BST Search

It is a Saturday in August in the Twin Cities of Minneapolis and St. Paul and it is going to be a warm and humid day. My wife is out shopping with a friend and I am in my home office having fun with Binary Search Trees (BSTs).

This past week I was talking with a software engineer about coding interviews. I have mixed thoughts about them. Not sure about their value as far as finding out if a person is able to develop quality software. Allow me to describe the process which seems to be quite spread around the industry.

The candidate is interviewed by multiple technical people. The idea is to present the candidate with a set of one or more programming problems and expect working code written on a whiteboard. Typically the programming language of choice is up to the candidate.

Before going any further, I have been developing commercial software products from ideas to production (full SLC) for a few decades. During that time I have used different programming languages (i.e., C, C++, and C #, Java, among others). I have developed code in different platforms (i.e., Apple, embedded, Linux, and Windows, among others). Given that I owned a software development company I have millions of lines of production code that I generated. In all that time, I do not ever recall using a whiteboard to write code with the idea of replicating it using an IDE to verify it compiles and runs. To be honest with you, I have also worked for small, medium and large companies and have never run into a developer that uses such technique.

What I do is a diagram to architect and design software before a single line of code is produced. For that task I typically use Microsoft Visio and paste the drawings into Microsoft Word so I end up with some verbiage and a picture. Yes, I do believe that a picture is worth 1,000 words so I do not have to write too many when they are accompanied by an image.

One more thing I do when developing software. I use the Test Driven Development (TDD) process. In a nutshell you start with a documented idea (note previous paragraph) and start with a blank canvas in your favorite IDE. Depending on the programming language and platform, I tend to use Microsoft Visual Studio (several versions), Eclipse, and JetBrains among others. Armed with a design I start writing code and calling methods in classes until I get to a working piece of code. Depending on complexity, I might edit the diagram making changes or additions. It is an iterative approach.  To learn more about TDD you may wish to read here.

If you follow this blog I mention that the best approach to learn something is to experiment with it. When confronted with a food you have never tried before, you can abstain testing because you might not like it. When you hear about an idea, you may not like it because it goes against your believes so you do not learn about it. In general I like to experiment and determine if there is value to different ideas, procedures, and items. Then and only then I can formulate my own valid opinion.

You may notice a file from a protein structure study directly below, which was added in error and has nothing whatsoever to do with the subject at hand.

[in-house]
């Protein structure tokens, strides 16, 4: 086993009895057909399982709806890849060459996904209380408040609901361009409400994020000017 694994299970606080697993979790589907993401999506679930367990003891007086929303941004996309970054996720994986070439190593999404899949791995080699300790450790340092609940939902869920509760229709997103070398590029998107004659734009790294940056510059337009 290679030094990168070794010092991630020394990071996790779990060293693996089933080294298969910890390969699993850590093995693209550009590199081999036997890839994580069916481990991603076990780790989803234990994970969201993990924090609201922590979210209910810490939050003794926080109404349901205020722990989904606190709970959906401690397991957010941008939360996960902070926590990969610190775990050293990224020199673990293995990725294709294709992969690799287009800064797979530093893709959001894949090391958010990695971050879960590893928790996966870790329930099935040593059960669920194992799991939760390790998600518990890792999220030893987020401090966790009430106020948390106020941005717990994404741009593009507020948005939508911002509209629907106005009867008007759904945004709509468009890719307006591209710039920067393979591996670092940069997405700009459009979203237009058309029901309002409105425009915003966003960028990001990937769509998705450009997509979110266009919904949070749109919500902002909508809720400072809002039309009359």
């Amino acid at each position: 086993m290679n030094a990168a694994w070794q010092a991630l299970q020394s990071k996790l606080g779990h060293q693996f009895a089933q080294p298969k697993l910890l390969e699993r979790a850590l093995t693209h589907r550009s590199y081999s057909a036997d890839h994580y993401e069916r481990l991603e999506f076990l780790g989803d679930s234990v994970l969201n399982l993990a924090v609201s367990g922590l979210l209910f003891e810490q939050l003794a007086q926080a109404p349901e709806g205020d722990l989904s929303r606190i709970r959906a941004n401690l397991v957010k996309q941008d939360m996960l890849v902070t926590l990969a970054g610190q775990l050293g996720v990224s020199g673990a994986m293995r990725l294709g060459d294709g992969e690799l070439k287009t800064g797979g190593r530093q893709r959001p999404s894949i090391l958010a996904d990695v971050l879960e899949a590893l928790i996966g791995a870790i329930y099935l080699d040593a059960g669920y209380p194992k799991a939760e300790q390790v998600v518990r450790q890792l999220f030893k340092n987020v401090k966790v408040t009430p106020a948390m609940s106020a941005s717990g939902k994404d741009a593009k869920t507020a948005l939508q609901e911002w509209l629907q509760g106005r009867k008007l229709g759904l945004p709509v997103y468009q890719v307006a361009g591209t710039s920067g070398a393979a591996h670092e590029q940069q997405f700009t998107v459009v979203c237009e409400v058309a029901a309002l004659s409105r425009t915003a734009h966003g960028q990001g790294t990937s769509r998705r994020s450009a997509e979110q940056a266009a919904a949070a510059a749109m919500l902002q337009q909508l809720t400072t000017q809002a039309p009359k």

Earlier this week I purchased from Amazon a 48 x 32 inch mobile whiteboard. It should be delivered next week. As I am writing this post, I just ordered a copy of “Cracking the Coding Interview” by Gayle Laakmann McDowell. I believe I have watched a couple of her videos since I started this blog. The software engineer I was talking with recommended her book which should help me understand coding on a whiteboard.

My plan is to address the interview questions from the book using the whiteboard. When done will reproduce my approach using an IDE. After a couple dozen questions I should have enough experience in the practice to provide my opinion in this blog.

Now let’s get to the main topic for this post. This week while browsing YouTube I noticed one that appeared to cover how to search a Binary Search Tree (BST) and determine if a specified value is present or not. Earlier I located the video “Searching an Item in BST” by Tutorials Point (India). I watch the first 30 seconds or so because I wanted to copy the exact tree being used. I will probably want the entire video after this post to see if some new concepts / ideas are covered.

Following is a diagram of the BST I generated using Microsoft Visio.

The BST has 9 nodes including the root. It is a BST because all nodes to the left of any node hold values less than the selected node and all nodes to the right have larger values. For example, n1 has a value of 27 so all nodes to its left have values less than 27 (13 and 26). The only value to its right has a value of 30 which is larger than 30. This holds true for all nodes in the BST.

The idea is to specify a value and search for it in the BST. We want to know if the specified value is found or not.

The testing scaffolding follows:

package canessa.tree.ops;

import java.util.Scanner;

/*
 * Test scaffolding. 
 */
public class Solution {
	
	/*
	 * This code includes several algorithms using binary trees.
	 */
	public static void main(String[] args) {

		// **** open scanner ****
		Scanner sc = new Scanner(System.in);
		
		// **** allocate nodes for the BST ****
		Node n1 = new Node(27);
		Node n2 = new Node(13);
		Node n3 = new Node(30);
		Node n4 = new Node(26);
		
		Node n5 = new Node(56);
		Node n6 = new Node(40);
		Node n7	= new Node(65);
		Node n8	= new Node(70);
		
		// **** build the binary tree ****
		BinaryTree tree = new BinaryTree(38);
		Node root 		= tree.getRoot();
		
		tree.add(root, n1, ChildLocation.LEFT);
		tree.add(root, n5, ChildLocation.RIGHT);
		
		tree.add(n1, n2, ChildLocation.LEFT);
		tree.add(n1, n3, ChildLocation.RIGHT);
		
		tree.add(n2, n4, ChildLocation.RIGHT);
		
		tree.add(n5, n6, ChildLocation.LEFT);
		tree.add(n5, n7, ChildLocation.RIGHT);
		
		tree.add(n7, n8, ChildLocation.RIGHT);
		
		
/*		
		// **** ****
		int[] values = {1, 2, 3, 4};
		System.out.println("main <<< values.length: " + values.length);

		// **** build the binary tree as illustrated here ****
		BinaryTree tree = new BinaryTree(10);
		Node root 		= tree.getRoot();
		
		tree.add(root, n1, ChildLocation.LEFT);
		tree.add(root, n2, ChildLocation.RIGHT);